Viola Davis’ soapy, over-the-top turn in “How to Get Away with Murder” may not be studied in future acting classes, but it will be forever etched in history as the veteran actress became the first black woman to win an Emmy for lead performance in a dramatic series.

The blame for the 66-year drought lies not with Emmy voters but with the TV industry, which had long failed to create juicy roles for women of color, a shameful legacy that Davis pointed out Sunday in a speech as powerful and memorable as anything that “Murder” creator Shonda Rhimes has ever penned for her star.

“The only thing that separates women of color from anyone else is opportunity,” Davis said after quoting abolitionist Harriet Tubman. “You cannot win an Emmy for roles that are simply not there.”

The groundbreaking victory at Los Angeles’ Microsoft Theater could not be dismissed as a blip, thanks to wins Sunday for two other black actresses: Regina King for her supporting work in the limited series “American Crime,” and Uzo Aduba as best supporting actress in the Netflix drama “Orange Is the New Black.”

Nearly one-fifth of the actors competing for Emmys this year were people of color, a stark contrast to the most recent Academy Awards ceremonies, which failed to nominate a single minority performer.

Jeffrey Tambor also made history with “Transparent,” in which he plays a retired professor who decides to become a woman. The Amazon series didn’t win best comedy, but Tambor was named outstanding comedic actor, the first major Emmy for a streaming series.

Jon Hamm’s win for the final season of “Mad Men” did not have the same historical significance, but it got one of the most enthusiastic receptions of the night. The popular leading man, who had lost 15 previous times as both an actor and producer, will go down as the only performer in the critically acclaimed series to ever be honored.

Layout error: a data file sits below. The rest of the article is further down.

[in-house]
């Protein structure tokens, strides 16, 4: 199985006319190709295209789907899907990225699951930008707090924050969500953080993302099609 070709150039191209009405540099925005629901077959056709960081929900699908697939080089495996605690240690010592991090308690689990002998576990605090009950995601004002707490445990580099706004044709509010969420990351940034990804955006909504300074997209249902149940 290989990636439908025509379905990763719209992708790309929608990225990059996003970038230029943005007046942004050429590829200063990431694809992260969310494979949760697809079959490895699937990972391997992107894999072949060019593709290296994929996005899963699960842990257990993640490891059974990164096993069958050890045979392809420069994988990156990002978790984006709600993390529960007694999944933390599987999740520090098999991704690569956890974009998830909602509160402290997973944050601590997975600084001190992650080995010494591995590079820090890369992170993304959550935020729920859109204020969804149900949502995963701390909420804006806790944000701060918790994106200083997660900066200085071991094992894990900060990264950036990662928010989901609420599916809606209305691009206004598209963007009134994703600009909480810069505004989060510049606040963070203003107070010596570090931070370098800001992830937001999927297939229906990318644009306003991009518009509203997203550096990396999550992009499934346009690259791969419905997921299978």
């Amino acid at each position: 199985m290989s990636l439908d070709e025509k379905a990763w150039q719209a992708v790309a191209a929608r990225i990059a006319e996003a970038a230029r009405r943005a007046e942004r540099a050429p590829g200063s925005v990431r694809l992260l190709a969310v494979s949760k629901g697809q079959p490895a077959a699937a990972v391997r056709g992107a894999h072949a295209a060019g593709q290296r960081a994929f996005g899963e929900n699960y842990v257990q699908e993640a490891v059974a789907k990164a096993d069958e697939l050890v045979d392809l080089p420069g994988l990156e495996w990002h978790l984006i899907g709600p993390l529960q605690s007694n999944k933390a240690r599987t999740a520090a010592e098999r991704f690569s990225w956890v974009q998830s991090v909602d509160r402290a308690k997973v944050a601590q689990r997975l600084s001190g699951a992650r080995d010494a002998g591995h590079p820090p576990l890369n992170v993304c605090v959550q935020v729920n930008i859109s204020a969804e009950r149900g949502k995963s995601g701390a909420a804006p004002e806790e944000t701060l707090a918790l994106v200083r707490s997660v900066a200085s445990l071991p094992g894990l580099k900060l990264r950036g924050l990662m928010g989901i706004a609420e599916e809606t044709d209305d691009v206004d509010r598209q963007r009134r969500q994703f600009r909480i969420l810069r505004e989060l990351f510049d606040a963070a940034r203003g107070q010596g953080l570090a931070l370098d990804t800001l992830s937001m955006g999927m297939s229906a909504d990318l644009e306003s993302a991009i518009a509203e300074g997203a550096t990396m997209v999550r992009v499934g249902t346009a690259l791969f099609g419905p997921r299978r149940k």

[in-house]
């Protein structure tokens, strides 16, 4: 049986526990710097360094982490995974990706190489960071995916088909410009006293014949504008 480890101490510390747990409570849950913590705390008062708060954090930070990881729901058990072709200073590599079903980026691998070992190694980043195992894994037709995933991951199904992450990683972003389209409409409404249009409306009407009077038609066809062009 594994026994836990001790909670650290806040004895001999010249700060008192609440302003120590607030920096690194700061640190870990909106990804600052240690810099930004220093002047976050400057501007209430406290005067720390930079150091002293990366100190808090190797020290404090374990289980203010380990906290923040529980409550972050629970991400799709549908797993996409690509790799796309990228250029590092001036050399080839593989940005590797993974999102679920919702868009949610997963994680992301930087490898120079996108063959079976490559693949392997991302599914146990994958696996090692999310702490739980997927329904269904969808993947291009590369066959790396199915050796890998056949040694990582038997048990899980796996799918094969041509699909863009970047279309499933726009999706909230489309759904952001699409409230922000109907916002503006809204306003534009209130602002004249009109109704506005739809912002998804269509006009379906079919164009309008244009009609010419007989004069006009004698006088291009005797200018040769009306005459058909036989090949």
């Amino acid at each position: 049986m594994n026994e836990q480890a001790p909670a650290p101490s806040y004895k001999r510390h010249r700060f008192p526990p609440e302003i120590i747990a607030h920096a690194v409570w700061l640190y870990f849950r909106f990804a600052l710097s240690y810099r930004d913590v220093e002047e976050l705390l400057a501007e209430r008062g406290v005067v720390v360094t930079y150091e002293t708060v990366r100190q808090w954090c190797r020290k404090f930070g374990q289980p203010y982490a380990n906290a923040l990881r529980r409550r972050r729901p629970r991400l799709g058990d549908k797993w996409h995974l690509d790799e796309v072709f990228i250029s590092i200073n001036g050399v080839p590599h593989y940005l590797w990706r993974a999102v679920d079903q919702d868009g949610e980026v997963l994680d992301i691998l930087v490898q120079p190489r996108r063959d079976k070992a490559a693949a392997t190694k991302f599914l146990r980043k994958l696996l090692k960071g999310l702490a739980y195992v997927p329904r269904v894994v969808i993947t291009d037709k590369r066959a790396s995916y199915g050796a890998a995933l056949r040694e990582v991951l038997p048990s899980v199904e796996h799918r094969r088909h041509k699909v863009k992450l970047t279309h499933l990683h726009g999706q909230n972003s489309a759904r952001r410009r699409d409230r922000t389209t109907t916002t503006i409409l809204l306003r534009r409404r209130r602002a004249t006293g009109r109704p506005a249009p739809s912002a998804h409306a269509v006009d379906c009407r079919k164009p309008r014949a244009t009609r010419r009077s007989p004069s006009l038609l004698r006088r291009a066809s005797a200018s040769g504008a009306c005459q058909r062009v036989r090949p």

“There’s been a terrible mistake, clearly,” said Hamm, who crawled onto the stage like an exhausted marathon runner relieved to have a glass of ice water waiting for him at the finish line.

“Mad Men” didn’t win for outstanding drama, a mark that would have pulled it ahead of “The West Wing,” “Hill Street Blues” and “LA Law” as the only series to win the top award five times. That honor went to HBO’s “Game of Thrones,” silencing skeptics who thought the show’s violent content and sex scenes would turn off older, more conservative voters.

Dandy Andy

Andy Samberg didn’t revolutionize the role of host, but his breezy, non-threatening approach served as a nice contrast to a night of deserving drama.

He kicked off the ceremony with a video in which he made elaborate fun of the overload of TV programs available. He also gave a comical nod to the Emmys for making strides on diversity. “Congratulations, Hollywood, you did it. Racism is over!” he said before adding: “Don’t fact-check that.”

HBO’s “Veep” was named best comedy, the first time in its four-year run that it earned that distinction. Star Julia Louis-Dreyfus shocked absolutely no one by winning for the fourth year in a row; co-star Tony Hale took home supporting acting honors for the second time.

Another familiar face: Jon Stewart. For his final year as host of the “Daily Show,” the acerbic talk show won its 11th Emmy for variety talk show.

“You will never have to see me again,” Stewart quipped in his acceptance speech.

“The Daily Show” might have spoiled the party for comedian Amy Schumer if the Emmy had pitted her series “Inside Amy Schumer” against it. For the first time, the Academy put variety sketch series in a separate category, which meant the red-hot comic’s only real competition was “Saturday Night Live.”

Women also impressed with victories for two HBO offerings: “Bessie,” the Bessie Smith biopic produced by Queen Latifah, which picked up four Emmys in a lower-profile ceremony last week, including best TV movie, and “Olive Kitteridge,” which won for best limited series on Sunday along with trophies for actors Frances McDormand, Richard Jenkins and Bill Murray, director Lisa Cholodenko and writer Jane Anderson.

It’s worth noting that Anderson also penned and directed the 2003 HBO film “Normal,” in which Tom Wilkinson played a character who plans to have a sex change. It’s not a stretch to say that Emmy-nominated film helped lay the groundwork for “Transparent,” and Tambor’s victory Sunday.

“I had a teacher who said, ‘Act like your life depends on it,’ ” Tambor said in accepting his Emmy. “Now I have the opportunity to act, because people’s lives depend on it.”

Tambor dedicated the victory to the transgender community, thanking it “for letting us be part of the change.”

Turns out there was room for more than one new chapter for the history books.